Russia: Russian oligarchs begin to raise their voices against the invasion of Ukraine | International

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Sitting more than a dozen meters away on the day the Ukraine invasion began, Vladimir Putin told Russia's top businessmen that he had no choice. Dismayed behind his masks — the Russian leader never wears one — the heads of the country's largest oil and gas companies and banks remained silent and made no criticism, if any, of the Kremlin's decision. Today, their companies are sunken on the stock market, the ruble is worth almost 17% less, their accounts are disconnected from the rest of the world, and Western sanctions weigh on most of them.

Little by little, some billionaires have begun to raise their voices, albeit with restraint. In everyone's memory is the fall of the opposition Mikhail Khodorkovsky, the owner of the Yukos oil company, who was tried for money laundering and was not released from prison until 2013, when he was pardoned by Putin.

The businessman who has been the strongest against the war so far has been the banker Oleg Tinkov (Polisayevo, 54 years old). “Innocent people are dying in Ukraine right now, every day. This is unacceptable! Has no sense! The government should spend the money on treating people medically, on researching how to beat cancer, and not on war. We are against the war!” The billionaire published on his personal Instagram account, where he accompanied his criticism with a photo with his partner, his children and his pet, an unthinkable picture now on the streets of Kiev and Kharkiv, to name a few. two besieged cities.

Doctors found that the banker had cancer in 2020. “I myself have almost gone to the other side twice. I've seen how fragile life is! And it is the only thing we have!”, he warned his compatriots. More than 110,000 people had "liked" his post a day later.

Russia's richest man, at least until before the war, has also been quite critical of the Kremlin venture. Alexei Mordashov (Cherepovets, 56), who according to Forbes He had a fortune valued at 29,100 million dollars in 2021 (26,100 million euros), urged to stop this bleeding.

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“It is terrible that Ukrainians and Russians are dying, that people are in hardship and the economy is collapsing. We have to do everything necessary to find a way out of this conflict in the near future and stop the bloodbath to help the affected people rebuild their lives," the owner of Severstal, one of the largest conglomerates in the world, told the RBK media outlet. world of steel, mining and energy. "I have nothing to do with the current geopolitical tensions, I don't understand why they sanction us," he added.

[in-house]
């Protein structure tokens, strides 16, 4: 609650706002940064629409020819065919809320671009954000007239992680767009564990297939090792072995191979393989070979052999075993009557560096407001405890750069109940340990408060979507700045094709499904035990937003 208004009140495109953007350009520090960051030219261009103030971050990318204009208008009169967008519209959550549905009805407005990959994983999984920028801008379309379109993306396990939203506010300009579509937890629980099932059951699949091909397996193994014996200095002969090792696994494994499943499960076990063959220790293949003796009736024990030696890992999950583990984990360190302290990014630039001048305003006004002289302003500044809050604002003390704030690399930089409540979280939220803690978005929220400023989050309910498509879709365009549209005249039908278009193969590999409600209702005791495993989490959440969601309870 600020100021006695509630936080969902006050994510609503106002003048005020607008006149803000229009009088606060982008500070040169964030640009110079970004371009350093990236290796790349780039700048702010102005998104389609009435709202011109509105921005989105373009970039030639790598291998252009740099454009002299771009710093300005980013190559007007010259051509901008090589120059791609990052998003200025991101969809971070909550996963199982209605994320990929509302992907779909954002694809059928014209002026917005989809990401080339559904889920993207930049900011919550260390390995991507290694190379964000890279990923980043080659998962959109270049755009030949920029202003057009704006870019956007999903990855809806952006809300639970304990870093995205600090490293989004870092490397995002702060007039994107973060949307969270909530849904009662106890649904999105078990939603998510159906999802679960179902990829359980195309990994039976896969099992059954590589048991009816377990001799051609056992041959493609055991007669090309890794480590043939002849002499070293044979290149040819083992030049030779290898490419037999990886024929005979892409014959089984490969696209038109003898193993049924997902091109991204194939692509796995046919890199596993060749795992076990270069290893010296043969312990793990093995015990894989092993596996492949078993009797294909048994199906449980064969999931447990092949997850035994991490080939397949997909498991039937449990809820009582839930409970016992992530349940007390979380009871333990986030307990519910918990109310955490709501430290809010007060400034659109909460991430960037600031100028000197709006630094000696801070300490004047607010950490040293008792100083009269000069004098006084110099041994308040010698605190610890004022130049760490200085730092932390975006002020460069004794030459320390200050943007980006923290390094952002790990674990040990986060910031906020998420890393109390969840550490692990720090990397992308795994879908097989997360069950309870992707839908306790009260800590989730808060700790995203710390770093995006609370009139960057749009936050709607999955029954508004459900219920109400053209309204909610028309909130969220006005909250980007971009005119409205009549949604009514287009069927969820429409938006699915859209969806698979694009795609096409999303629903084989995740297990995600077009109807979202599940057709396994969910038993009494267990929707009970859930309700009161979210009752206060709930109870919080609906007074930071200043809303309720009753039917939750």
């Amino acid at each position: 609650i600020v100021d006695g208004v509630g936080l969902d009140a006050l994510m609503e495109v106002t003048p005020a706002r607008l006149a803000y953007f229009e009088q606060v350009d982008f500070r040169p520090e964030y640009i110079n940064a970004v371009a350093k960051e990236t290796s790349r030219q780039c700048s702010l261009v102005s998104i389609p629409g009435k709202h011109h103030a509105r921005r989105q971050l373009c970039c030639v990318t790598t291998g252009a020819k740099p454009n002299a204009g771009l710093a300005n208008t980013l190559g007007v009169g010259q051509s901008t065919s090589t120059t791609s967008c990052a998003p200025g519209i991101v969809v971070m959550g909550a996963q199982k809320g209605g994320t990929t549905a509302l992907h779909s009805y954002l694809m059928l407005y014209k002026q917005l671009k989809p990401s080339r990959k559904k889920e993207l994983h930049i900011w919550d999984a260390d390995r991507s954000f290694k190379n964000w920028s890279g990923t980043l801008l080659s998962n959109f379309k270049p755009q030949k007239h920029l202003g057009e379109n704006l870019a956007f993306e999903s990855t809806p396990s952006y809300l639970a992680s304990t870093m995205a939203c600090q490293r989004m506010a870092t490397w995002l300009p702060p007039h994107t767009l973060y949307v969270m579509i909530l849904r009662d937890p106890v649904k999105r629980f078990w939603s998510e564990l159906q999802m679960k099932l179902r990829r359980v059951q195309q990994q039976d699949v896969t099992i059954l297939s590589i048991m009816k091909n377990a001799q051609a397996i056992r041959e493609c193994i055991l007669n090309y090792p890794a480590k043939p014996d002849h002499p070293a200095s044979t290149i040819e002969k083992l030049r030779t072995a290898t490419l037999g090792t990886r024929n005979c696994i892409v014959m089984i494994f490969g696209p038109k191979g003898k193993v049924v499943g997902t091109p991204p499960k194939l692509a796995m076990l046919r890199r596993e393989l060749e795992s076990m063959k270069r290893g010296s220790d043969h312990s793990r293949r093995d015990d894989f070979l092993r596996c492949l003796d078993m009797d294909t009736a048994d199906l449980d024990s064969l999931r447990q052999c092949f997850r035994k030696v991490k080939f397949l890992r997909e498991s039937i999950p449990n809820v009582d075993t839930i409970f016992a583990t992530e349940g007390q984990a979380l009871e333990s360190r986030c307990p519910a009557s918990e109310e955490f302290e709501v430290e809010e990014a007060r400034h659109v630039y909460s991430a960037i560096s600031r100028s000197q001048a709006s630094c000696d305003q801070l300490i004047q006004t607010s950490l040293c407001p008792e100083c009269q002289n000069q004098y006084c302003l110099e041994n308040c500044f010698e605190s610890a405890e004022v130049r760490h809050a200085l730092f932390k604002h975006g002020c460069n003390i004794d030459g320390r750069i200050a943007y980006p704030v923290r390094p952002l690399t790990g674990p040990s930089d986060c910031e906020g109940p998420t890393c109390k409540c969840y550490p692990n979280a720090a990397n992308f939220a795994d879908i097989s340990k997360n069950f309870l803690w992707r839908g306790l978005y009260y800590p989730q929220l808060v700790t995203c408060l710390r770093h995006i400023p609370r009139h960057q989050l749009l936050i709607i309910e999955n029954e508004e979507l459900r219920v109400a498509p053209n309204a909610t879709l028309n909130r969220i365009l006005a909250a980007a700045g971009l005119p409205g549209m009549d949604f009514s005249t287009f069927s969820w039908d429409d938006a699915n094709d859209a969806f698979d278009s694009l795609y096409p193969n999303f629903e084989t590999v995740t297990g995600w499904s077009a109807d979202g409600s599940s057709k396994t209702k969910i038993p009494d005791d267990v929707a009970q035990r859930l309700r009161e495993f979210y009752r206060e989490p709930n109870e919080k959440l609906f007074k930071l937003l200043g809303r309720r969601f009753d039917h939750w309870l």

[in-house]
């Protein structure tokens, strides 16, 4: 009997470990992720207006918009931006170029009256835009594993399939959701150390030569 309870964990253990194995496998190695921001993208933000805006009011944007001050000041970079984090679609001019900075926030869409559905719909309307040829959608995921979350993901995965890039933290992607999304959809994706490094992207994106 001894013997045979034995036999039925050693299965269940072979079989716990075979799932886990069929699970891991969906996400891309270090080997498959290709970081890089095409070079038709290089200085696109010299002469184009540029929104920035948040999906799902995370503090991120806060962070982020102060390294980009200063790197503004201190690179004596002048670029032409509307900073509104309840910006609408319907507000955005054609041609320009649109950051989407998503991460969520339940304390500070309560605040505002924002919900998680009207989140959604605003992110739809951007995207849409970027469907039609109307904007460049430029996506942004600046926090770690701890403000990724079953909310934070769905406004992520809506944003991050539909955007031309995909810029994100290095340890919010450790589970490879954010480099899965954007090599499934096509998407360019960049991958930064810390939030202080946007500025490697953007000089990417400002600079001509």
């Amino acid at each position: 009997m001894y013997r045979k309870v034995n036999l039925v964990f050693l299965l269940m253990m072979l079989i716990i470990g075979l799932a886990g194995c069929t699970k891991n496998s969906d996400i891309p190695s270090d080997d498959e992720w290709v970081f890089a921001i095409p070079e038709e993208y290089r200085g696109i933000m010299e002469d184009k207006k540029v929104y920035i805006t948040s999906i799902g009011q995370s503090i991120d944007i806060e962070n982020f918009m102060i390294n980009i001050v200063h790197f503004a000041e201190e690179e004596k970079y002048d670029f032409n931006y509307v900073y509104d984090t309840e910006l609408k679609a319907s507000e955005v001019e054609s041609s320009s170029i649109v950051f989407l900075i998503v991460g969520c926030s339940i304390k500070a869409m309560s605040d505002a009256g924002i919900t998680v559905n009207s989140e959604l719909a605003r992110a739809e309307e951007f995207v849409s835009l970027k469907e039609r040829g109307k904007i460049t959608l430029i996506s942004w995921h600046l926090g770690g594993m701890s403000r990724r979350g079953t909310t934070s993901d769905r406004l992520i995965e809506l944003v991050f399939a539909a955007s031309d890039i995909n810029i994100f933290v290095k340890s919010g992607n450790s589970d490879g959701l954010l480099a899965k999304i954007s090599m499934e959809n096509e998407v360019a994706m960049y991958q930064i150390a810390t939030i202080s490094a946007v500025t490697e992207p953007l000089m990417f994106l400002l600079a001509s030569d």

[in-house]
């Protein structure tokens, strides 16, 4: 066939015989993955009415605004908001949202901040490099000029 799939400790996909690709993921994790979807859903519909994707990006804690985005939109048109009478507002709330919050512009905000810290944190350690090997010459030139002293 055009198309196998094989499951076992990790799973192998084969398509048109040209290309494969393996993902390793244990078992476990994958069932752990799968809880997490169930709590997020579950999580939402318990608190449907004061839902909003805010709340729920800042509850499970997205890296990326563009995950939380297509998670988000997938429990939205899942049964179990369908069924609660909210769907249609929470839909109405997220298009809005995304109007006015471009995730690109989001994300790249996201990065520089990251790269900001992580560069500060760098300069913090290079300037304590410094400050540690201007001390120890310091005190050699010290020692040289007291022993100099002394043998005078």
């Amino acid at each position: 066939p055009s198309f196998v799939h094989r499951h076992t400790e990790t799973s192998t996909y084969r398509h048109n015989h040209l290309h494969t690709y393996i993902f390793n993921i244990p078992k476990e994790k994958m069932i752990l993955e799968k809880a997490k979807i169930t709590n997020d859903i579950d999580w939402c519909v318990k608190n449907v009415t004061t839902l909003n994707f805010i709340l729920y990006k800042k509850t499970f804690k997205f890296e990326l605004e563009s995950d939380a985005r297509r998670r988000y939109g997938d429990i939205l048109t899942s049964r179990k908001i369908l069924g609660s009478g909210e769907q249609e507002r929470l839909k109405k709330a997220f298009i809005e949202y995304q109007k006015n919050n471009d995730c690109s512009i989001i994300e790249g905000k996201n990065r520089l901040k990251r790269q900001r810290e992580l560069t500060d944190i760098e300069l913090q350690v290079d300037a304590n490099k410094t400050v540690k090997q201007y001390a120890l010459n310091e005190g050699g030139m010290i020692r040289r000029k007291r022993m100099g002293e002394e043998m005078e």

More restrained was Oleg Deripaska (Dzerzhinsk, 54 years old), owner of the aluminum giant Rusal and who was accused in 2017 of having acted as a mediator between the Kremlin and Donald Trump's campaign manager, Paul Manafort. Despite this, the US sanctions that weigh on his head are due to the alleged money laundering and extortion of other rival businessmen.

“Peace is much needed! Negotiations must start as soon as possible!”, he published on February 27 on his Telegram account, a simple, innocent phrase, but one that is very important if one takes into account that the war was started by the Kremlin in a crusade for “denazifying” her sister Ukraine.

The owner of the DIA and AlfaBank supermarkets Mijaíl Fridman (Lviv, 57 years old) did speak more clearly than, unlike the two previous billionaires, he was included in the list of sanctions of the European Union. The businessman was born in the western part of the Ukrainian Soviet Socialist Republic, which is more Ukrainian-speaking. “But for most of my life I have been a citizen of Russia, building a business. I am deeply attached to the Ukrainian and Russian peoples, and I consider the current conflict a tragedy for both of them,” he wrote in a letter to his employees to which he had access. Financial Times.

The invasion of Ukraine has not only upset the oligarchs close to the Kremlin. Several deputies of the Communist Party have complained that they voted for the recognition of the self-proclaimed republics of Donetsk and Lugansk without knowing that this would lead to war, and the representative of the Russian president before the UN on climate change, Anatoli Chubais, published An image of the murdered Boris Nemtsov, one of the leaders of Ukraine's anti-war protests beginning in 2014.

Likewise, some sons of the oligarchs have also shown their anger. Sofia Abramovich shared with her 41,000 Instagram followers a picture of her where “Russia wants war with Ukraine” was written, where the word “Russia” was crossed out with “Putin” written on it. "The Kremlin's biggest and most successful propaganda lie is that the majority of Russians support Putin," she wrote alongside the blacked-out photo of the president.

And those closest to Putin have also shown their disenchantment with the invasion. The ex-wife and the daughter of her spokesperson, Dmitri Peskov, posted on Twitter on a black background the simple, but crystalline, “No to war”, although they quickly deleted it. This protest was also carried out on Facebook by Tatiana Yumasheva (Sverdlovsk, 62), the youngest daughter of Boris Yeltsin, the president who appointed Vladimir Putin as his successor.

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